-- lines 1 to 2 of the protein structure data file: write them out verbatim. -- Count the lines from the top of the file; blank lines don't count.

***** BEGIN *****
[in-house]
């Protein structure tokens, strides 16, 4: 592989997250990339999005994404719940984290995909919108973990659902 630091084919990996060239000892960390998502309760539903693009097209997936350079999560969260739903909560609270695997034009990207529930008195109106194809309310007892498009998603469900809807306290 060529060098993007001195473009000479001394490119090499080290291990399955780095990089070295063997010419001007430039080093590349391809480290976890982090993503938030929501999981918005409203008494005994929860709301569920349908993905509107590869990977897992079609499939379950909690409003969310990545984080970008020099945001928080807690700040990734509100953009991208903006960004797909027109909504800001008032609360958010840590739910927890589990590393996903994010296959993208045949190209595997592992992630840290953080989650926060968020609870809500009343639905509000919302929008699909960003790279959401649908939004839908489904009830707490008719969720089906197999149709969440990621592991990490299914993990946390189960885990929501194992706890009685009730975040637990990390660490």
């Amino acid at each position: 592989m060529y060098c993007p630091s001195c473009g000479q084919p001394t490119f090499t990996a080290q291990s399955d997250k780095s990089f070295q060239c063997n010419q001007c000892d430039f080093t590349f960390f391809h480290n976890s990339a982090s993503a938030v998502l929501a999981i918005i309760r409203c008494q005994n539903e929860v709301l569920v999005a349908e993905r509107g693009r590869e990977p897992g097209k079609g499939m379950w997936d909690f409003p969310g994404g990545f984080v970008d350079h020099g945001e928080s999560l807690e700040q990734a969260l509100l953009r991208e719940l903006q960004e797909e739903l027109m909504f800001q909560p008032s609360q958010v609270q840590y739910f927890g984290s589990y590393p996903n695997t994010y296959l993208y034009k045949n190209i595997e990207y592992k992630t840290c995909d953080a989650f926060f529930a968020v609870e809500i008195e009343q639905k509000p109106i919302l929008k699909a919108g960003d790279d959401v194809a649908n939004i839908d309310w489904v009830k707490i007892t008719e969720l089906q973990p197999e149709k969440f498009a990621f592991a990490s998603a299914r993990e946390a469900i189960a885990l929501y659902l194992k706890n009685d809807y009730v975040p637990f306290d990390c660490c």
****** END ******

[in-house]
């Protein structure tokens, strides 16, 4: 592989997250990339999005994404719940984290995909919108973990659902 630091084919990996060239000892960390998502309760539903693009097209997936350079999560969260739903909560609270695997034009990207529930008195109106194809309310007892498009998603469900809807306290 060529060098993007001195473009000479001394490119090499080290291990399955780095990089070295063997010419001007430039080093590349391809480290976890982090993503938030929501999981918005409203008494005994929860709301569920349908993905509107590869990977897992079609499939379950909690409003969310990545984080970008020099945001928080807690700040990734509100953009991208903006960004797909027109909504800001008032609360958010840590739910927890589990590393996903994010296959993208045949190209595997592992992630840290953080989650926060968020609870809500009343639905509000919302929008699909960003790279959401649908939004839908489904009830707490008719969720089906197999149709969440990621592991990490299914993990946390189960885990929501194992706890009685009730975040637990990390660490």